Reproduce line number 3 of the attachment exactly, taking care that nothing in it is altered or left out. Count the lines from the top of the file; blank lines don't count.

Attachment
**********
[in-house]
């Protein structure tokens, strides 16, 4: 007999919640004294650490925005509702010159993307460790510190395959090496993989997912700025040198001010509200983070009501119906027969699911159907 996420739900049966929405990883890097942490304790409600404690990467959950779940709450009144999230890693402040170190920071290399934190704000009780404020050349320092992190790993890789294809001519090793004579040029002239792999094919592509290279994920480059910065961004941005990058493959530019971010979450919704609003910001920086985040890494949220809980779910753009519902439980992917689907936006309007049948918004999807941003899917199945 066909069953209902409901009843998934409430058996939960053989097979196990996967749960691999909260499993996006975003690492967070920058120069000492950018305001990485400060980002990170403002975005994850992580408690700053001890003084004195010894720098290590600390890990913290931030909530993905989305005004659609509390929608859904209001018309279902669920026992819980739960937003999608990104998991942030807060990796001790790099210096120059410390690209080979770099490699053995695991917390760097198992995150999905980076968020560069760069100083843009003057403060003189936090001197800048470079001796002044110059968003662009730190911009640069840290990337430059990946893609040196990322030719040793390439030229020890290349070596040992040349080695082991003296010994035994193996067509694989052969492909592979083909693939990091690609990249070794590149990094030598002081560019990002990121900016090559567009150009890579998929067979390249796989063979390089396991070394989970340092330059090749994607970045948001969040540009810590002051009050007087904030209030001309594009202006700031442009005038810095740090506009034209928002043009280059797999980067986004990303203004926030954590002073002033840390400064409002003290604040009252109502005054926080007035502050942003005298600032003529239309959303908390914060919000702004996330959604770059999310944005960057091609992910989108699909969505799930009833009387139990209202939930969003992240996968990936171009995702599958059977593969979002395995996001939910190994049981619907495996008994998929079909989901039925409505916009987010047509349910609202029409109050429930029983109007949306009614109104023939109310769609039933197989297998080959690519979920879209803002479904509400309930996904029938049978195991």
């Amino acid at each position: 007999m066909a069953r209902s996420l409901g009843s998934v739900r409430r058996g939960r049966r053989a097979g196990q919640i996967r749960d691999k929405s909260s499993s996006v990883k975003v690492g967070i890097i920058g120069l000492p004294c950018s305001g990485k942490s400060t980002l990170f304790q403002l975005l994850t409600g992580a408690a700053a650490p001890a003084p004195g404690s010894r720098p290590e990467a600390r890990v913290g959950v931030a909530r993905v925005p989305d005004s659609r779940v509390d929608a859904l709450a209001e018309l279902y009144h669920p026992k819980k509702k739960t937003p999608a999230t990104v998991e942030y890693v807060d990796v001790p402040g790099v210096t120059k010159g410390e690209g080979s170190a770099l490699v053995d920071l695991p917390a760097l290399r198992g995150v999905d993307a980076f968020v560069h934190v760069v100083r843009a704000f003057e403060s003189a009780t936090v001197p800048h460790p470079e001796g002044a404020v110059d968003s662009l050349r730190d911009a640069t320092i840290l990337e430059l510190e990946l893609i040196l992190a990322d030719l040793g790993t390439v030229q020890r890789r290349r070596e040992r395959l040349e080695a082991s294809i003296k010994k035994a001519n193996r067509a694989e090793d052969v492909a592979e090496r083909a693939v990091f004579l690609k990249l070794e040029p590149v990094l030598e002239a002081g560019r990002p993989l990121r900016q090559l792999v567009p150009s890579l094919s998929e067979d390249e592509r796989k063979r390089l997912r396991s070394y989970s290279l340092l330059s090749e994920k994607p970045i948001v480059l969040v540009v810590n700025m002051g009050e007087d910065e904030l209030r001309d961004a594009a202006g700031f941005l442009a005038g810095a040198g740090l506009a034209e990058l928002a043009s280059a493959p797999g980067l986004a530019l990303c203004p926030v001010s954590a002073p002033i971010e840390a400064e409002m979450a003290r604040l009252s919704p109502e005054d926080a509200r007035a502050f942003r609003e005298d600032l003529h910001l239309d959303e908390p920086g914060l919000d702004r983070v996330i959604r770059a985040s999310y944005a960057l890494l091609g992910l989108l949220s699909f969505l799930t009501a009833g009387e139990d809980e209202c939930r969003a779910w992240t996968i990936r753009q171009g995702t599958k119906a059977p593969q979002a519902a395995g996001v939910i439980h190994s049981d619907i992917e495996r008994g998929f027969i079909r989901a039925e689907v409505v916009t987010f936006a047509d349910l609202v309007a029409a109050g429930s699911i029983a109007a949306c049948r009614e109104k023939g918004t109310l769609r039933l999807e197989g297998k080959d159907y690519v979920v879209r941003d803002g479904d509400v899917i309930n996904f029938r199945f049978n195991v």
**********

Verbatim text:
């Amino acid at each position: 007999m066909a069953r209902s996420l409901g009843s998934v739900r409430r058996g939960r049966r053989a097979g196990q919640i996967r749960d691999k929405s909260s499993s996006v990883k975003v690492g967070i890097i920058g120069l000492p004294c950018s305001g990485k942490s400060t980002l990170f304790q403002l975005l994850t409600g992580a408690a700053a650490p001890a003084p004195g404690s010894r720098p290590e990467a600390r890990v913290g959950v931030a909530r993905v925005p989305d005004s659609r779940v509390d929608a859904l709450a209001e018309l279902y009144h669920p026992k819980k509702k739960t937003p999608a999230t990104v998991e942030y890693v807060d990796v001790p402040g790099v210096t120059k010159g410390e690209g080979s170190a770099l490699v053995d920071l695991p917390a760097l290399r198992g995150v999905d993307a980076f968020v560069h934190v760069v100083r843009a704000f003057e403060s003189a009780t936090v001197p800048h460790p470079e001796g002044a404020v110059d968003s662009l050349r730190d911009a640069t320092i840290l990337e430059l510190e990946l893609i040196l992190a990322d030719l040793g790993t390439v030229q020890r890789r290349r070596e040992r395959l040349e080695a082991s294809i003296k010994k035994a001519n193996r067509a694989e090793d052969v492909a592979e090496r083909a693939v990091f004579l690609k990249l070794e040029p590149v990094l030598e002239a002081g560019r990002p993989l990121r900016q090559l792999v567009p150009s890579l094919s998929e067979d390249e592509r796989k063979r390089l997912r396991s070394y989970s290279l340092l330059s090749e994920k994607p970045i948001v480059l969040v540009v810590n700025m002051g009050e007087d910065e904030l209030r001309d961004a594009a202006g700031f941005l442009a005038g810095a040198g740090l506009a034209e990058l928002a043009s280059a493959p797999g980067l986004a530019l990303c203004p926030v001010s954590a002073p002033i971010e840390a400064e409002m979450a003290r604040l009252s919704p109502e005054d926080a509200r007035a502050f942003r609003e005298d600032l003529h910001l239309d959303e908390p920086g914060l919000d702004r983070v996330i959604r770059a985040s999310y944005a960057l890494l091609g992910l989108l949220s699909f969505l799930t009501a009833g009387e139990d809980e209202c939930r969003a779910w992240t996968i990936r753009q171009g995702t599958k119906a059977p593969q979002a519902a395995g996001v939910i439980h190994s049981d619907i992917e495996r008994g998929f027969i079909r989901a039925e689907v409505v916009t987010f936006a047509d349910l609202v309007a029409a109050g429930s699911i029983a109007a949306c049948r009614e109104k023939g918004t109310l769609r039933l999807e197989g297998k080959d159907y690519v979920v879209r941003d803002g479904d509400v899917i309930n996904f029938r199945f049978n195991v």